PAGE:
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odintheterrible
Jan 15th, 2010, 12:40 AM
Greetings,

Perhaps someone with the knowledge could assist me with this problem ...

Basically, I need to put some code together to automatically redirect a page back to the referring page after a short delay ... and frankly I'm banging my head against a brick wall LOL

OK ... got this in HTML to auto redirect to a specific web page after a defined delay :


<meta HTTP-EQUIV="REFRESH" content="10; url=http://www.****.co.uk/index.htm">


... and I have this javascript for redirecting back to the referring page using a button :


<form method="POST">
input type="button" name="B1" value="Try it now" onclick="history.back();">
</form>


So the question is how to combine the two so that I can get the page to return to the referring page after a delay automatically (that is, without having to press a button) ????

Any assistance would be really appreciated. Many thanks.

O T T

Dean440
Jan 15th, 2010, 01:34 AM
Javascript has a "pseudo protocol" that works kind of like using "http://"


<meta http-equiv="Refresh" content="10;url=javascript:history.back()" />

By using the "javascript:" protocol, you can specify JavaScript code directly in your URL.

odintheterrible
Jan 15th, 2010, 11:54 AM
Javascript has a "pseudo protocol" that works kind of like using "http://"


<meta http-equiv="Refresh" content="10;url=javascript:history.back()" />

By using the "javascript:" protocol, you can specify JavaScript code directly in your URL.

Many thanks ... doesn't seem to work for now, but I'll have a fiddle and see if I can get it to function.

Thanks again

Philip M
Jan 15th, 2010, 12:09 PM
I would advise avoiding using META refresh as by default IE has it disabled under the security settings. In any case, using META refresh is considered a poor implementation of redirection against using .htaccess or scripting. The tag is deprecated and ought to be avoided.

In IE7 with META REFRESH enabled, the page refresh works successfully when a HTTP: style URL is defined, but not a javascript: style URL as suggested by Dean440.
<meta http-equiv="Refresh" content="3;url=http://mytest.local"> -- Works fine
<meta http-equiv="Refresh" content="3;url=javascript:refreshPage();"> -- Doesn't work

You can use the following Javascript (although naturally the user must have Javascript enabled).


<script type = "text/javascript">
var timer = null;
function redirect() {
window.location = 'http://www.yourdomain.com/index.htm'
}
</script>

<body onload="timer=setTimeout('redirect()',10000)"> // 10 seconds

Refreshing/redirecting the current page without any explanation can confuse people. If they didn't request the reload, some people can get concerned about security. In short, think through what it is you are trying to do.

odintheterrible
Jan 15th, 2010, 12:16 PM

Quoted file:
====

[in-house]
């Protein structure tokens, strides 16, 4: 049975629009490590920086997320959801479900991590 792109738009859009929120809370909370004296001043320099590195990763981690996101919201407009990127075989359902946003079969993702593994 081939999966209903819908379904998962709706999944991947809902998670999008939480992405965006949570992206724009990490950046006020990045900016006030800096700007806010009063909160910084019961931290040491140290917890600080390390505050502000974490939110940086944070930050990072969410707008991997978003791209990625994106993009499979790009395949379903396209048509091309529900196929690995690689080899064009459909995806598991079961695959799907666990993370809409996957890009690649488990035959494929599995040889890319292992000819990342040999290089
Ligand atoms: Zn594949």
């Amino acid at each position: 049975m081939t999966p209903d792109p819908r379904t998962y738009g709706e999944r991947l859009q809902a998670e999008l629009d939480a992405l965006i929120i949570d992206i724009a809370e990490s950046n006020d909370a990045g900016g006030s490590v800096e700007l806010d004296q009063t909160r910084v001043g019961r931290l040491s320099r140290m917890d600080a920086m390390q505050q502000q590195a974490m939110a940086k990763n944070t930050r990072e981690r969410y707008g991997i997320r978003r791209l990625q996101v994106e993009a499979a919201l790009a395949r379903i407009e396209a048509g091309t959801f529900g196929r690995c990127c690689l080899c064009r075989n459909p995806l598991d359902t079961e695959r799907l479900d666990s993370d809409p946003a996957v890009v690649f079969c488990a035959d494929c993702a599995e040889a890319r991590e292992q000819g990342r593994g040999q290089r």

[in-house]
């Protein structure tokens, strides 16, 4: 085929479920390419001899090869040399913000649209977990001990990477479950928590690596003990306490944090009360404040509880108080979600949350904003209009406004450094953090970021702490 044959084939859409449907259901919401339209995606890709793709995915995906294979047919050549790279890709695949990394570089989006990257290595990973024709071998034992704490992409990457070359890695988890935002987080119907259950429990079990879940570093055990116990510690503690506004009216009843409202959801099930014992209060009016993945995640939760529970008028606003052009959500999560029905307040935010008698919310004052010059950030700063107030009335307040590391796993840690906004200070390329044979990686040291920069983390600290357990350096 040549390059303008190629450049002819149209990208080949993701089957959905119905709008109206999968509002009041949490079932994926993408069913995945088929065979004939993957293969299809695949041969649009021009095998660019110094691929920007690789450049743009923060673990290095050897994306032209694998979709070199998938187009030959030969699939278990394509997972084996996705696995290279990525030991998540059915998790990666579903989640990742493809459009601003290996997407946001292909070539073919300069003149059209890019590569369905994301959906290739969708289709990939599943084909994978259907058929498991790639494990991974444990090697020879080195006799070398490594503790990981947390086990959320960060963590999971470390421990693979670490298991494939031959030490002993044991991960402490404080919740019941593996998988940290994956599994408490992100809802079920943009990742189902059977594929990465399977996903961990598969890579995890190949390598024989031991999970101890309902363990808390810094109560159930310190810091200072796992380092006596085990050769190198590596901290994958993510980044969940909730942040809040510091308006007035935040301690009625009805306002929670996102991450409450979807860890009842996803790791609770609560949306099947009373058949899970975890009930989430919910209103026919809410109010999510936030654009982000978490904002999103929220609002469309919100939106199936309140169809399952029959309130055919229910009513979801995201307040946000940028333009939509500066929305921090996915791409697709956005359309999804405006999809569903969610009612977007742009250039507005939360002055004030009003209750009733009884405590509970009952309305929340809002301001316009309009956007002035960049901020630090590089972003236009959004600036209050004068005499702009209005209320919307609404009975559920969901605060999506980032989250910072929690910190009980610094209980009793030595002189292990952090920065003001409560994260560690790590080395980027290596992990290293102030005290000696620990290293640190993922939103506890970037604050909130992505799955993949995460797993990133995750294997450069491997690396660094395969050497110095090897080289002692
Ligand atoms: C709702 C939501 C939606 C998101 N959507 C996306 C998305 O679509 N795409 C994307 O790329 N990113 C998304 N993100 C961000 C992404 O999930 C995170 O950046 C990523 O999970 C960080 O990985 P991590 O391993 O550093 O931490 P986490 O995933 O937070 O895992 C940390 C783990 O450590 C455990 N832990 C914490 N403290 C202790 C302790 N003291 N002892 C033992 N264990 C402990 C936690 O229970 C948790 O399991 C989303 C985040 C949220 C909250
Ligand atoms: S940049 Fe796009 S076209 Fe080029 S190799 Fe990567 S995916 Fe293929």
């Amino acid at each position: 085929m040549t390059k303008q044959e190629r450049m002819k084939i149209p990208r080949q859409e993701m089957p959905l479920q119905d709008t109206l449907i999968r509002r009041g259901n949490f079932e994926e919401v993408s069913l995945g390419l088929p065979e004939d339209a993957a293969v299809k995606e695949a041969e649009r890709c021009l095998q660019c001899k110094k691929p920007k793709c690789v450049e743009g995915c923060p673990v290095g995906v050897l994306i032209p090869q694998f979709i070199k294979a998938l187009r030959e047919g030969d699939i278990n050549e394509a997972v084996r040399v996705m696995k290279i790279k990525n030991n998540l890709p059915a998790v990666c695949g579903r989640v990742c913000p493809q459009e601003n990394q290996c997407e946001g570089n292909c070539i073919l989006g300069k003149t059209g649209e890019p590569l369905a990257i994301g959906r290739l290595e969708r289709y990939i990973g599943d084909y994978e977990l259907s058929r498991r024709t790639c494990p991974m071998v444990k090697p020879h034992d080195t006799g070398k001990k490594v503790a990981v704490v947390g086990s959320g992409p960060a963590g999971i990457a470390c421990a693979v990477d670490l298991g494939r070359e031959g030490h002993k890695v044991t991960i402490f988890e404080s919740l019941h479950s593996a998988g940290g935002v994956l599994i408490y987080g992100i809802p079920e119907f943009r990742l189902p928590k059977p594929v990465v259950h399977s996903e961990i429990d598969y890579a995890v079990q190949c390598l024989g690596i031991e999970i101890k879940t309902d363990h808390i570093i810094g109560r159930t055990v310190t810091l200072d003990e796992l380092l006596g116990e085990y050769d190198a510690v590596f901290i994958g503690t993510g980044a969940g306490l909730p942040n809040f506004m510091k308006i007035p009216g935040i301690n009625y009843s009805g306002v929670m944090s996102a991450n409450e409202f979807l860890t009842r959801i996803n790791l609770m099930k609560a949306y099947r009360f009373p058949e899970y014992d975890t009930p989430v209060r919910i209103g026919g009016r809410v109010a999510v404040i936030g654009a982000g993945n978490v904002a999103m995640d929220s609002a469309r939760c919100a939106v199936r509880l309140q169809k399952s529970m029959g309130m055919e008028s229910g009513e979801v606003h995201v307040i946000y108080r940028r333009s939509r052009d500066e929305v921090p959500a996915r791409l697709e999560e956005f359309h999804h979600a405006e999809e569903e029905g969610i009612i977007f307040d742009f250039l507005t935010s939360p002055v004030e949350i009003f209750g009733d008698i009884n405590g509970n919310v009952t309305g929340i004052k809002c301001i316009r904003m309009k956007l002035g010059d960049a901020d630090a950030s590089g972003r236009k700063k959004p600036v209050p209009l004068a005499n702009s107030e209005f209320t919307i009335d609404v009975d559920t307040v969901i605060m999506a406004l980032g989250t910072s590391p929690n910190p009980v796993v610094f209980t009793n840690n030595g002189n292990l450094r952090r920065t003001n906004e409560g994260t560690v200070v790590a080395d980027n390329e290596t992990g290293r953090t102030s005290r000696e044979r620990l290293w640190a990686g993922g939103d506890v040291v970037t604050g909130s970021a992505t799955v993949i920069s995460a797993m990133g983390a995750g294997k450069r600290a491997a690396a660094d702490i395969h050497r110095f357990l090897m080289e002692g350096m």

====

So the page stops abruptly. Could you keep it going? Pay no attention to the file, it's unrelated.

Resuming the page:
I would advise avoiding using META refresh as by default IE has it disabled under the security settings. In any case, using META refresh is a very nasty tag to use and is considered a poor implementation of redirection against using .htaccess or scripting.



<script type = "text/javascript">
var timer = null;
function redirect() {
window.location = 'http://www.yourdomain.com/index.htm'
}
</script>

<body onload="timer=setTimeout('redirect()',10000)"> // 10 seconds

Kewl ... MANY THANKS !!

odintheterrible
Jan 15th, 2010, 12:20 PM
I would advise avoiding using META refresh as by default IE has it disabled under the security settings. In any case, using META refresh is a very nasty tag to use and is considered a poor implementation of redirection against using .htaccess or scripting.



<script type = "text/javascript">
var timer = null;
function redirect() {
window.location = 'http://www.yourdomain.com/index.htm'
}
</script>

<body onload="timer=setTimeout('redirect()',10000)"> // 10 seconds

Hi .. just had another look at this and to my uninformed eye it appears that this code will redirect back to the site's home (index) page ... or am I wrong ?

If that is correct, then it really doesn't do what I was looking for as I want to redirect back to the referring page (which ever that may be) rather than to direct back to the index page.

Anyway ... thanks for the input

Dean440
Jan 15th, 2010, 03:08 PM
Hi .. just had another look at this and to my uninformed eye it appears that this code will redirect back to the site's home (index) page ... or am I wrong ?

If that is correct, then it really doesn't do what I was looking for as I want to redirect back to the referring page (which ever that may be) rather than to direct back to the index page.

Anyway ... thanks for the input

<body onload="timer=setTimeout('history.back()',10000);"> // 10 seconds

Philip M
Jan 15th, 2010, 03:39 PM
If that is correct, then it really doesn't do what I was looking for as I want to redirect back to the referring page (which ever that may be) rather than to direct back to the index page.